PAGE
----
yes sir, yes sirree
  
  

From The Jargon File (version 4.4.7, 29 Dec 2003) :

  fine
   adj.
  
      [WPI] Good, but not good enough to be cuspy. The word fine is used
      elsewhere, of course, but without the implicit comparison to the higher
      level implied by cuspy.
  

From Bouvier's Law Dictionary, Revised 6th Ed (1856) :

  FINE. This word has various significations. It is employed, 1. To mean a sum 
  of money, which, by judgment of a competent jurisdiction, is required to be 
  paid for the punishment of an offence. 2. To designate the amount paid by 
  the tenant, on his entrance, to the lord. 3. To signify a special kind of 
  conveyance. 
  
  

From Bouvier's Law Dictionary, Revised 6th Ed (1856) :

  FINE, conveyance, Practice. An amicable composition or agreement of a suit, 
  either actual or fictitious, by leave of the court, by which the lands in 
  question become, or are acknowledged to be the right of one of the parties. 
  Co. Litt. 120; 2 Bl. Com. 349; Bac. Abr. Fines and Recoveries. A fine is so 
  called, because it puts an end, not only to the suit thus commenced, but 
  also to all other suits and controversies concerning the same matter. Such 
  concords, says Doddridge, (Eng. Lawyer, 84, 85,) have been in use in the 
  civil law, and are called transactions (q.v.) whereof they say thus: 
  Transactiones sunt de eis quae in controversia sunt, a, lite futura aut 
  pendente ad certam compositionem reducuntur, dando aliquid vel accipiendo. 
  Or shorter, thus: Transactio est de re dubia et lite ancipite ne dum ad 
  finem ducta, non gratuita pactio. It is commonly defined an assurance by 
  matter of record, and is founded upon a supposed previously existing right, 
  and upon a writ requiring the party to perform his covenant; although a fine 
  may be levied upon any writ by which lands may be demanded, charged, or 
  bound. It has also been defined an acknowledgment on record of a previous 
  gift or feoffment, and prima facie carries a fee, although it may be limited 
  to an estate for life or in fee tail. Prest. on Convey. 200, 202, 268, 269 2 
  Bl. Com. 348-9. 
       2. The stat. 18 E. I., called modus levandi fines, declares and 
  regulates the manner in which they should be levied and carried on and that 
  is as follows: 1. The party to whom the land is conveyed or assured, 
  commences an action at law against the other, generally an action of 
  covenant, by suing out of a writ of praecipe, called a writ of covenant, 
  that the one shall convey the lands to the other, on the breach of which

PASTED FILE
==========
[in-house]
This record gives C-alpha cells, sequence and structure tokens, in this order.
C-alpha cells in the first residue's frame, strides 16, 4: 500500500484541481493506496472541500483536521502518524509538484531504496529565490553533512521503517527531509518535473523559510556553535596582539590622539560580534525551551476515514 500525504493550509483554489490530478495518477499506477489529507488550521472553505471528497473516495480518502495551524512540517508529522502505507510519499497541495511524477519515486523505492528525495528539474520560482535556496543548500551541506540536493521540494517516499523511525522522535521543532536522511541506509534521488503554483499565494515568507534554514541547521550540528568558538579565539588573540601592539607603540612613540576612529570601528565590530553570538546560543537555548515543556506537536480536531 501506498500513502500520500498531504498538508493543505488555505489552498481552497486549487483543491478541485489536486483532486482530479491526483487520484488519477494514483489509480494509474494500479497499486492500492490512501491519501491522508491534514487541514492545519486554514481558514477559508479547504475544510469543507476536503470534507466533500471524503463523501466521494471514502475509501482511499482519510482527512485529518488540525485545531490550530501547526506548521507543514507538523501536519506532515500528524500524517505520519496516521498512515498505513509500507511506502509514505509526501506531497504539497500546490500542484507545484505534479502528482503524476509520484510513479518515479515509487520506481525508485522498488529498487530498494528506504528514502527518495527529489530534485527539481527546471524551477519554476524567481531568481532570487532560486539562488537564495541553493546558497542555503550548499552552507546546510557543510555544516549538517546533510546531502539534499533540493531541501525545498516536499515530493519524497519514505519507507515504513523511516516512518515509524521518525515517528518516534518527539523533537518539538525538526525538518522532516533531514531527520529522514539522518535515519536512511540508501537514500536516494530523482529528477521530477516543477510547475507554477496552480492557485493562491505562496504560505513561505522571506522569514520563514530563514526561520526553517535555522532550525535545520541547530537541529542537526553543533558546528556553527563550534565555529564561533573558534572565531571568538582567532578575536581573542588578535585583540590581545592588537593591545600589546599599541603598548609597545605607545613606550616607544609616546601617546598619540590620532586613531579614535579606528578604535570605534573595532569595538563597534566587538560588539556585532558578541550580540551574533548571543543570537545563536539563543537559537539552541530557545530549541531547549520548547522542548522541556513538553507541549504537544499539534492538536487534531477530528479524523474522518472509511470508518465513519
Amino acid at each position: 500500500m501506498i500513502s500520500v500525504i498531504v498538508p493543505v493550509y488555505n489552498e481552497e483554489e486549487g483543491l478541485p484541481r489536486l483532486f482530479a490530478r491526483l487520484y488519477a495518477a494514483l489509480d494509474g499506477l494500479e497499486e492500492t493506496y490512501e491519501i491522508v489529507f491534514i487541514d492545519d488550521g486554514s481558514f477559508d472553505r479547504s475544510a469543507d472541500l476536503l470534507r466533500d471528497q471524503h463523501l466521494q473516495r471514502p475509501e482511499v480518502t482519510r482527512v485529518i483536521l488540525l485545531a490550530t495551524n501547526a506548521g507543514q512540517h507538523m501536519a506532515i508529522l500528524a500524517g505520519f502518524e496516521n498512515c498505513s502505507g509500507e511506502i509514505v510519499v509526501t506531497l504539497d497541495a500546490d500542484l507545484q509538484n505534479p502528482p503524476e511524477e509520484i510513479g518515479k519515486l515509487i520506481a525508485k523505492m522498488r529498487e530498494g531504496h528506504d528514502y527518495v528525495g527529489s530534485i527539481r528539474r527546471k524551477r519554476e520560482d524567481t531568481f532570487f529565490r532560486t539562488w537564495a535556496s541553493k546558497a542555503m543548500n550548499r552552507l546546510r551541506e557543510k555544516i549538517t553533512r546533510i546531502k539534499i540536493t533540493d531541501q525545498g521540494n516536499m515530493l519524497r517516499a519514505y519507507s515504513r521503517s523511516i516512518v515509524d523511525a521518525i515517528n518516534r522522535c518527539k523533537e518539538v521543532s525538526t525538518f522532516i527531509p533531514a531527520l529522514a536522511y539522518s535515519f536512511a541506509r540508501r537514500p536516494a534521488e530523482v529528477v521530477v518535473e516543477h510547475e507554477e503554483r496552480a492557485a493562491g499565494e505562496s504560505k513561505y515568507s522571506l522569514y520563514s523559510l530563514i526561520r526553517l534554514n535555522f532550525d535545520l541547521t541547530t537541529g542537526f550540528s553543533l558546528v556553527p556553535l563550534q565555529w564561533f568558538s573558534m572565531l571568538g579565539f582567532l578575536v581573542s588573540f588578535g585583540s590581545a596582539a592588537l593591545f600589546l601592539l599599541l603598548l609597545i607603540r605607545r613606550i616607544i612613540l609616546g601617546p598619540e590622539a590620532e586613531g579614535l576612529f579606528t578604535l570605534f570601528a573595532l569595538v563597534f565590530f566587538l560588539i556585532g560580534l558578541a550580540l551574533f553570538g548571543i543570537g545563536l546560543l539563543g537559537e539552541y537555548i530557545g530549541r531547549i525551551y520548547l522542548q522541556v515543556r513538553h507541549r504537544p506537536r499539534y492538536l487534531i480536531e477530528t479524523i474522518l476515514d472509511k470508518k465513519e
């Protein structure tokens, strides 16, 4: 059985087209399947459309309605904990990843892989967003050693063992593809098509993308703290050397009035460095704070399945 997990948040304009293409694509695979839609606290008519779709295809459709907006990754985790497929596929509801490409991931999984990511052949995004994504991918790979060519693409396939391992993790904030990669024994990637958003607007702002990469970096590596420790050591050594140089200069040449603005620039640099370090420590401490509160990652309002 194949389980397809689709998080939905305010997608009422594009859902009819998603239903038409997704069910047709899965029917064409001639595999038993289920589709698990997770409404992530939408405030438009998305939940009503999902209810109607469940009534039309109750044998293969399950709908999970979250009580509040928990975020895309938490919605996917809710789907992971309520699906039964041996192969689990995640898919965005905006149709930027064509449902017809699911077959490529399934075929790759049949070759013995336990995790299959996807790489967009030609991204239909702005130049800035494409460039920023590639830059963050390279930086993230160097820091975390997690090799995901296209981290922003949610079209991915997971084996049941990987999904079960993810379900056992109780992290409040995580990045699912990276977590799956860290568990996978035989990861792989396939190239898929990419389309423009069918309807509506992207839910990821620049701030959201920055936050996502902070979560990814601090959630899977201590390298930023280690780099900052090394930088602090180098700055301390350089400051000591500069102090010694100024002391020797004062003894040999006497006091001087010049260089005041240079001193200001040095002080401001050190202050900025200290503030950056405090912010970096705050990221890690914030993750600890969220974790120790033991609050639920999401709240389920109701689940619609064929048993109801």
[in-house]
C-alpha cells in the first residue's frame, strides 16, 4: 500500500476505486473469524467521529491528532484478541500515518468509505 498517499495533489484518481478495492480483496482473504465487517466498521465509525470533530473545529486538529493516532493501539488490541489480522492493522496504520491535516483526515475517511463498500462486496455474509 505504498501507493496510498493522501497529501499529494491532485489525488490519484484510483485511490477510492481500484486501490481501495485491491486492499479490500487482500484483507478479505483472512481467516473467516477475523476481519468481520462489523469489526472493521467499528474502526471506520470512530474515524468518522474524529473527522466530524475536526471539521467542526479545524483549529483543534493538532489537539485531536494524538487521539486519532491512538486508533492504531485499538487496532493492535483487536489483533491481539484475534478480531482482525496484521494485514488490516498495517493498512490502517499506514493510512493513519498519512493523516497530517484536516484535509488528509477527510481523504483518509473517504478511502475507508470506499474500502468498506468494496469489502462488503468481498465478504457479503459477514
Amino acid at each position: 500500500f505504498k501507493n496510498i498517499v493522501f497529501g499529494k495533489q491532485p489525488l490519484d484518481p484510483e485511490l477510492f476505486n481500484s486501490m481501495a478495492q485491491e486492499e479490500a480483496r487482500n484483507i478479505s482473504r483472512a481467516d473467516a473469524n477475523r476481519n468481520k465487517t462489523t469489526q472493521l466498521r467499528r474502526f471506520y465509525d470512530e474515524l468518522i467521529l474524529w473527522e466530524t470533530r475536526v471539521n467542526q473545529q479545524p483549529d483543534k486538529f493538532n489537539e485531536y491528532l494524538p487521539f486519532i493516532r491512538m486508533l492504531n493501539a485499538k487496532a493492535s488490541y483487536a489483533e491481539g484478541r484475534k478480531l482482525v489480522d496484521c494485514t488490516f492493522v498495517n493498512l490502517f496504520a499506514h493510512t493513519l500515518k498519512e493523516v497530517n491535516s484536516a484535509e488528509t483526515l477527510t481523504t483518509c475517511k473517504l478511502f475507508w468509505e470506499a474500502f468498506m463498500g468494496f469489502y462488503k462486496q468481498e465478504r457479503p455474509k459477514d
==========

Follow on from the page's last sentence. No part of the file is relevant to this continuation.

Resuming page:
agreement the action is brought. The suit being thus commenced, then 
  follows, 
       2. The licentia concordandi, or leave to compromise the suit. 3. The 
  concord or agreement itself, after leave obtained by the court; this is 
  usually an acknowledgment from the deforciants, that the lands in question 
  are the lands of the complainants. 4. The note of the fine, which is only an 
  abstract of the writ of covenant, and the concord naming the parties, the 
  parcels of land, and the agreement. 5. The foot of the fine or the 
  conclusion of it, which includes the whole matter, reciting the parties, 
  day, year, and place, and before whom it was acknowledged or levied. 
       3. Fines thus levied, are of four kinds. 1. What in law French is 
  called a fine sur cognizance de droit, come ceo que il ad de son done; or a 
  fine upon the acknowledgment of the right of the cognizee, as that which he 
  has of the gift of the cognizor. This fine is called a feoffment of record. 
  2. A fine sur cognizance de droit tantum, or acknowledgment of the right 
  merely. 3. A fine sur concessit, is where the cognizor, in order to make an 
  end of disputes, though he acknowledges no precedent right, yet grants to 
  the consignee an estate de novo, usually for life or years, by way of a 
  supposed composition. 4. A fine sur done grant et render, which is a double 
  fine, comprehending the fine sur cognizance de droit come ceo, &c., and the 
  fine sur concessit; and may be used to convey particular limitations of 
  estate, and to persons who are strangers, or not named in the writ of the 
  covenant, whereas the fine sur cognizance de droit come ceo &c., conveys 
  nothing but an absolute estate either of inheritance, or at least of 
  freehold. Salk. 340. In this last species of fines, the cognizee, after the 
  right is acknowledged to be in him, grants back again, or renders to the 
  cognizor, or perhaps to a stranger some other estate in the premises. 2 Bl. 
  Com. 348 to 358. See Cruise on Fines; Vin. Abr. Fine; Sheph. Touch. c. 2; 
  Bac. Ab. Fines and Recoveries; Com. Dig. Fine. 
  
  

From Bouvier's Law Dictionary, Revised 6th Ed (1856) :

  FINE, criminal law. Pecuniary punishment imposed by a lawful tribunal, upon 
  a person convicted of crime or misdemeanor. See Shep. Touchs. 2; Bac. Abr. 
  Fines and Amercements. 
       2. The amount of the fine is frequently left to the discretion of the 
  court, who ought to proportion the fine to the offence. To prevent the abuse 
  of excessive fines, the Constitution of the United States directs that 
  "excessive bail shall not be required, nor excessive fines imposed, nor 
  cruel and unusual punishments inflicted." Amendm. to the Constitution, art. 
  8. See Division of opinion.